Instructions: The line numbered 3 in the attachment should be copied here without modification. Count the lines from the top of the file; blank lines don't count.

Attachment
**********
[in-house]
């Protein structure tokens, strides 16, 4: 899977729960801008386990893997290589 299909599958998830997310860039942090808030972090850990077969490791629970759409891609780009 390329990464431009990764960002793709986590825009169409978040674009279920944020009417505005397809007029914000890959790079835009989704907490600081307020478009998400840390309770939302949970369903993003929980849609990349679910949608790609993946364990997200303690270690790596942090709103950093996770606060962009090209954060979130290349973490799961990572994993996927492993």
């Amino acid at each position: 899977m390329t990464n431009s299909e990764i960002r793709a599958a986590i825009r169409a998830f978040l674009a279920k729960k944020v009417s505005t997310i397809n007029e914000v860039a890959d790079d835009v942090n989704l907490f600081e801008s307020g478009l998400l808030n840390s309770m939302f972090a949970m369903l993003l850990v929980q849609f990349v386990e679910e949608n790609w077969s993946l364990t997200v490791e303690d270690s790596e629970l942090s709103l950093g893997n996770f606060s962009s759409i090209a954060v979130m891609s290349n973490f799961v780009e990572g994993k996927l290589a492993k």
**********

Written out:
């Amino acid at each position: 899977m390329t990464n431009s299909e990764i960002r793709a599958a986590i825009r169409a998830f978040l674009a279920k729960k944020v009417s505005t997310i397809n007029e914000v860039a890959d790079d835009v942090n989704l907490f600081e801008s307020g478009l998400l808030n840390s309770m939302f972090a949970m369903l993003l850990v929980q849609f990349v386990e679910e949608n790609w077969s993946l364990t997200v490791e303690d270690s790596e629970l942090s709103l950093g893997n996770f606060s962009s759409i090209a954060v979130m891609s290349n973490f799961v780009e990572g994993k996927l290589a492993k």